Golden Rules for Covered Call Option Writers
Just as there are rules developed for call option buyers, option writers also have some rules for covered calls. Remember a call option is a contract that gives the buyer (holder) the right — but not the obligation — to buy 100 shares of an underlying asset at a given price (the strike price) on any business day before the option’s expiration date.
Even if you qualify for doing uncovered (naked) call writing, don’t do it. The most you can make is 100 percent of the premium, and your potential loss is unlimited (or, at the very least, quite substantial). Naked call writing is the most dangerous option-writing strategy.
If your intention is to hold onto the stock or security, write a covered call that puts the odds in your favor. Make sure the call is out of the money (or OTM). An OTM call is less likely to be exercised than an option in which the stock’s market price is at the same level as the option’s strike price (at the money, or ATM) or in which the market price is above the option’s strike price (in the money, or ITM).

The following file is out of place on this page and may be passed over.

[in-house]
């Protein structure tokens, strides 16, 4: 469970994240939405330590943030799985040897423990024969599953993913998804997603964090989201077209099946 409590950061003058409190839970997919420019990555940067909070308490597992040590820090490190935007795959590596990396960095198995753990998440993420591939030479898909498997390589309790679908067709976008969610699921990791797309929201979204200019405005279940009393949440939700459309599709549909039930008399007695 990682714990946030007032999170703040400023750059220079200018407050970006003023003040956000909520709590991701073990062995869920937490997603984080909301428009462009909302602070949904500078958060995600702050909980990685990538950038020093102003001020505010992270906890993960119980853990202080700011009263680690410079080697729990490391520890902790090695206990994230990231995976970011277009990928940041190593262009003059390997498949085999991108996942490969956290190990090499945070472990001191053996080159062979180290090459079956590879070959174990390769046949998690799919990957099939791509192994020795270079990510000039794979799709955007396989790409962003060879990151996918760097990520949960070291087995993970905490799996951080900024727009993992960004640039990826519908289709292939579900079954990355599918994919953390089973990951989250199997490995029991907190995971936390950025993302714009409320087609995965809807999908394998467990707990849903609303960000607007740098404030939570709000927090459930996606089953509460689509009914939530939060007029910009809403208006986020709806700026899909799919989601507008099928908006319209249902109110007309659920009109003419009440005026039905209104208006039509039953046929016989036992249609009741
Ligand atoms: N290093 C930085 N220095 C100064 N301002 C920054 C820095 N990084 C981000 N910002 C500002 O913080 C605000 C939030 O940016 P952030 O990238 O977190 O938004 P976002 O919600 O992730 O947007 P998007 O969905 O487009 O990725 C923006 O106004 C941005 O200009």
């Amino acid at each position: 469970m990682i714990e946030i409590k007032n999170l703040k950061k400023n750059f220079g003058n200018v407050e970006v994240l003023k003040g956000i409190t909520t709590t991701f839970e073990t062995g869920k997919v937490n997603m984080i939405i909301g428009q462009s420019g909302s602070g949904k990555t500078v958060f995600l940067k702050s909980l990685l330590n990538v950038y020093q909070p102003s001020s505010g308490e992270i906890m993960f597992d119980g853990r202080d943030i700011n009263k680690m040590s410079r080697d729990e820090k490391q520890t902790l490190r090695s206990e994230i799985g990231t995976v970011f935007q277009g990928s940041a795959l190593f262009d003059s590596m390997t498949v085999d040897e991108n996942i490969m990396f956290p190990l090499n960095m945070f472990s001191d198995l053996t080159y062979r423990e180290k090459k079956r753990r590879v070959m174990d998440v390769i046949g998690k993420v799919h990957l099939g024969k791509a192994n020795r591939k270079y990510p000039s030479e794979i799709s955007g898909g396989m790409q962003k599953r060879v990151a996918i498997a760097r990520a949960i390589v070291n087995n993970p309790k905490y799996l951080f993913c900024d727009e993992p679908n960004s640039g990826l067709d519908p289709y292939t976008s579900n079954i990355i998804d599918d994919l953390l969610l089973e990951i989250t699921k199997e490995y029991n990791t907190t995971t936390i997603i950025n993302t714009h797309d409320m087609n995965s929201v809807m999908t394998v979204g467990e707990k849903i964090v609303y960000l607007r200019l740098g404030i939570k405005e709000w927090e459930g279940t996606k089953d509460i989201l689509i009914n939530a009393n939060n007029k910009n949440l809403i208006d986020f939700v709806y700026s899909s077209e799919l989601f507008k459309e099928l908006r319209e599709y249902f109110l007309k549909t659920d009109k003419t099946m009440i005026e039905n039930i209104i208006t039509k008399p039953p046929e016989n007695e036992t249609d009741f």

As a point that augments the preceding rule, make sure the covered call you write has a relatively short time frame. A three- or six-month call is less likely to be exercised than one that is nine months or a year long.
Use technical analysis where applicable. It’s better to write covered calls on stocks or other assets that are considered overbought. An overbought stock is less likely to have the momentum to continue rising and risk being exercised at the strike price. In general, overbought stocks have RSI readings that are over 70.